Trickle-down effect on TNB’s record-high dividend policy

Country’s largest power rm has announced a final dividend of 44 sen per share, completing FY17 with a stunning dividend return of 61 sen


Tenaga Nasional Bhd’s (TNB) surprised the market with a revised dividend policy and a record-high dividend payout for the financial year ended Aug 31, 2017 (FY17), which analysts said would have significant trickle-down effects, injecting billions into the economy and boosting consumer spending.

Malaysia’s largest power company has announced a final dividend of 44 sen per share, completing the financial year with a stunning dividend return of 61 sen, the highest for the utility giant.

The board of the second-largest listed company, based on market capitalisation, had decided to increase the current dividend payout range to 30%-60% from the previous 30%-50% policy. The utility company’s proposed 44 sen per share as a final dividend amounts to RM2.49 billion, more than doubled compared to the RM1.24 billion paid in the previous year’s fourth quarter (4Q).

The final dividend payout for FY17 took the company payout to a record high of 61 sen per share or RM3.5 billion, nearly double the 32 sen dividend per share paid in the previous financial year.

TNB chairman Tan Sri Leo Moggie said the RM3.5 billion dividend payout would directly benefit TNB share- holders such as the Employees Provident Fund (EPF), Permodalan Nasional Bhd (PNB), Retirement Fund Inc (KWAP) and Lembaga Tabung Haji (TH).

He said the dividend payout would “enrich the rakyat” as the account holders of these institutions.

Majority of TNB’s shareholders are government-linked funds with Khazanah Nasional Bhd holding 28.14% stake or 1.59 billion shares, EPF (11.18%), KWAP (5.5%), TH (2.3%) and PNB (1.25%), according to Bloomberg’s latest data.

Based on The Malaysian Reserve’s (TMR) calculations, EPF will get about RM418.1 million from TNB’s dividend payout, KWAP RM205.7 million, and TH RM79.3 million from TNB’s 2017 total dividend distribution of 61 sen.

These funds represents the country’s total population and a high-dividend policy will ensure better dividends payout by these funds to their contributors.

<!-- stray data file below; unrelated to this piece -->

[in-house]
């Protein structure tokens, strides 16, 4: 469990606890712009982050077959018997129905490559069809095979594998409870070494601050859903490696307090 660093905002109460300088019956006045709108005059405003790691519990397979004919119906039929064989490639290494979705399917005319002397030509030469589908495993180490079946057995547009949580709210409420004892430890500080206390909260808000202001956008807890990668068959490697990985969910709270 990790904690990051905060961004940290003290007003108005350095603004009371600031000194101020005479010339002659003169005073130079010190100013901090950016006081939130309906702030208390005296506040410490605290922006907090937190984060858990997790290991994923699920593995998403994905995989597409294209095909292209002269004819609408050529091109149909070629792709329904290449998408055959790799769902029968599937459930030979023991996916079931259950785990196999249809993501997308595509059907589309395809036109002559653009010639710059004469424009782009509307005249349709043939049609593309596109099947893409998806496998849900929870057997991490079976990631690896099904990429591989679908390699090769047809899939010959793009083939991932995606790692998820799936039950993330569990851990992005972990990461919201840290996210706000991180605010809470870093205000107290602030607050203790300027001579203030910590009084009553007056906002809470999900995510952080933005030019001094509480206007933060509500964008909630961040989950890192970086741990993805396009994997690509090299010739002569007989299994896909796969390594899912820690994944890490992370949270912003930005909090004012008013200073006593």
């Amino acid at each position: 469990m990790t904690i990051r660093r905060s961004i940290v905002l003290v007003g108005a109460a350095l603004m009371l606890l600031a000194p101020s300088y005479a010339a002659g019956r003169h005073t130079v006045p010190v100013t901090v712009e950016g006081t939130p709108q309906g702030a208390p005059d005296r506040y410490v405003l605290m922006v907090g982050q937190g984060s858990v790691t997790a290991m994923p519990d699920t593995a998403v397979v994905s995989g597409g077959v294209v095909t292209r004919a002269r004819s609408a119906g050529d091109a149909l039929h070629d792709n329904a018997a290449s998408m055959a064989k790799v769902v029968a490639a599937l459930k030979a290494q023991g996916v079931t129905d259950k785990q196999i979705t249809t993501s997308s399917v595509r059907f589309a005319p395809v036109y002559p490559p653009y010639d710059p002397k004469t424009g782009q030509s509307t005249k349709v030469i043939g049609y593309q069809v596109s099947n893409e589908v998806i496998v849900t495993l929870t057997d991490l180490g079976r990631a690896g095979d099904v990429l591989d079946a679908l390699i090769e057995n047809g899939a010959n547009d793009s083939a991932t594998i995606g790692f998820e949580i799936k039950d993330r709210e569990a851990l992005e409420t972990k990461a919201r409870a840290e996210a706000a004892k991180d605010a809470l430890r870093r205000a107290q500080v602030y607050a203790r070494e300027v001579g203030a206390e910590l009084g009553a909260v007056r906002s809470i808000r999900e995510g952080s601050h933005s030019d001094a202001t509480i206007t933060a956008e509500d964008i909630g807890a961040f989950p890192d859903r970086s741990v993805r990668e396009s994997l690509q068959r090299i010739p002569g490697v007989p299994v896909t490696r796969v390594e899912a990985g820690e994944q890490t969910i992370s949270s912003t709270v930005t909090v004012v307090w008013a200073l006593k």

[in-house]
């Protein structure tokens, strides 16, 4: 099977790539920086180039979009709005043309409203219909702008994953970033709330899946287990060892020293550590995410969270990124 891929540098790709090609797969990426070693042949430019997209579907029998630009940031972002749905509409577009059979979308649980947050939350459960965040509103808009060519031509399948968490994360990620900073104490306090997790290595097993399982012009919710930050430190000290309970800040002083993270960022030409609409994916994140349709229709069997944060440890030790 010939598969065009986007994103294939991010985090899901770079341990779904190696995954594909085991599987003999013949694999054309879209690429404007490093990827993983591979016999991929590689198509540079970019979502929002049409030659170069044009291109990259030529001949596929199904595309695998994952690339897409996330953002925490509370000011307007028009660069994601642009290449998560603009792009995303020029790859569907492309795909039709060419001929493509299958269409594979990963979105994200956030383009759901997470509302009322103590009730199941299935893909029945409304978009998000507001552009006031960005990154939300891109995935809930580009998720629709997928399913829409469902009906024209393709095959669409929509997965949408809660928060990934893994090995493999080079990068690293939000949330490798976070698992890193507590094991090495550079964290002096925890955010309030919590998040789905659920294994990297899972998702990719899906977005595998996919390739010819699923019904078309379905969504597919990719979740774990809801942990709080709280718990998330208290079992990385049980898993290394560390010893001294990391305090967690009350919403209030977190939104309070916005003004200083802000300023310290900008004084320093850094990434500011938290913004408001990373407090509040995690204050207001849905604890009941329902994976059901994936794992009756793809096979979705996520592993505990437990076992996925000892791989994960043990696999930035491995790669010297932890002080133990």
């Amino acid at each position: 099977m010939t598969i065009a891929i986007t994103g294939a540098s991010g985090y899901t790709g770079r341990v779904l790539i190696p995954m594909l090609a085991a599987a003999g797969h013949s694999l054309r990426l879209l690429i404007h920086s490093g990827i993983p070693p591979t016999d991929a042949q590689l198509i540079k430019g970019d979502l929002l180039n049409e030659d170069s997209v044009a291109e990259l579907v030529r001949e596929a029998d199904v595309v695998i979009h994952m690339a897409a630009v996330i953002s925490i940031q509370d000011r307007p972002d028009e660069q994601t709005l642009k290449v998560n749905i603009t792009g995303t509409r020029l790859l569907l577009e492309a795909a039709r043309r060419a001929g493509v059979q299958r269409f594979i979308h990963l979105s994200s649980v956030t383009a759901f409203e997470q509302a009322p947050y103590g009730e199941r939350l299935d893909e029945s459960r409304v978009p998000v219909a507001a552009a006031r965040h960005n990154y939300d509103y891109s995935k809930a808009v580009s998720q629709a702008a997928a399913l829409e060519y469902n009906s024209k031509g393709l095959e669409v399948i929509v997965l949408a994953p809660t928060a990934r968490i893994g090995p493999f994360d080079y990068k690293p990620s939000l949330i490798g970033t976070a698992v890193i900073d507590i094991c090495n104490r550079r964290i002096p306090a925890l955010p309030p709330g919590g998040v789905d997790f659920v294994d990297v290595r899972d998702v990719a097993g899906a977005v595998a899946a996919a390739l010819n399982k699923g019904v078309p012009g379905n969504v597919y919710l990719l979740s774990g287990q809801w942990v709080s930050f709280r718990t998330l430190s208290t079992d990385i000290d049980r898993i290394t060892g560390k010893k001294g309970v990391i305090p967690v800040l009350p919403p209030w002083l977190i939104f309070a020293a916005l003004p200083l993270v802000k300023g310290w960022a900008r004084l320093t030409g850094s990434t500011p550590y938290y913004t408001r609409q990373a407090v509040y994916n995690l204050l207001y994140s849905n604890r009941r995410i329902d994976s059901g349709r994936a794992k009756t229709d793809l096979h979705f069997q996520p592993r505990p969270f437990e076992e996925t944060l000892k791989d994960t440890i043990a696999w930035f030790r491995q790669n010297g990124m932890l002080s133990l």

Bank Islam Malaysia Bhd (BIMB) chief economist Dr Mohd Afzanizam Abdul Rashid lauded the revision of TNB’s dividend policy as it showed an efficient capital management and would result in better return on equity (ROE) and equity valuation.

“Investors — both institutional and individual — would certainly be well compensated via higher dividend yield, which would help improve their total investment returns in TNB shares.

“This in turn would result in higher capacity among the institutional investors to give better dividend to their stakeholders,” he told TMR recently.

Dividend a Boost to Stakeholders


TNB’s dividend payout has been on the rise over the last six years. The power company paid a total annual dividend of 4.5 sen per share in FY11. The rate rose to 20.09 sen per share the following year.

The dividend inched upwards to 25 sen in FY13, and was maintained at 29 sen in FY14 and FY15. As a government-linked company (GLC) and shareholding that accounts for the majority of the population, TNB raised the pay- out to 32 sen in FY16 before raising it to 61 sen in FY17.

Over the last six years, the country’s oldest utility company’s dividend has soared 1,256% from 4.5 sen per share to the recent 61 sen per share, distributing billions into shareholders’ coffers.

The increased dividend like TNB’s would especially benefit the lower-income groups, Sunway University Business School economics Professor Dr Yeah Kim Leng said.

The high dividend would provide a much-needed boost to their disposable income, especially with the rising cost of living.

“This will help them cope with the rising cost of living. It also depends on the amount these individuals hold in the group. Nevertheless, it is still an injection into the economy that will generally be positive in terms of sustaining consumer spending,” he told TMR.

Yeah said investment funds are also expected to declare higher dividends in light of the improved pay- out and better than expected gross domestic product growth of 6.2% in the 3Q of this year.

“Dividends will likely be maintained, though for GLCs, the payout will probably be higher,” Yeah said. TNB’s dividend policy aims to allow shareholders to participate in the company’s profits.

The group said its ability to pay dividends is also dependent on the dividends received from its subsidiaries, which in turn would depend on the subsidiaries’ distributable profits, operating results, financial condition, capital expenditure plans and other relevant factors.

Besides TNB’s high dividend distribution, its share prices have risen from a low of RM13 in the last 12 months to RM15.56, valuing the company with a whopping market capitalisation of RM87.6 billion.

Research houses have also been favourable to TNB. UBS Investment Bank chose TNB as one of its preferred stocks in “special situations”.

Affin Hwang Research said the 44 sen dividend announcement was “a positive surprise”, and the full-year payout at 61 sen was above the 51 sen consensus it was expecting. “We view the decision to pay out at the higher end of the range as positive,” Affin Hwang said.

Confidence in TNB is expected to rise further as the funds representing the majority of the country’s population enjoy better returns in the future.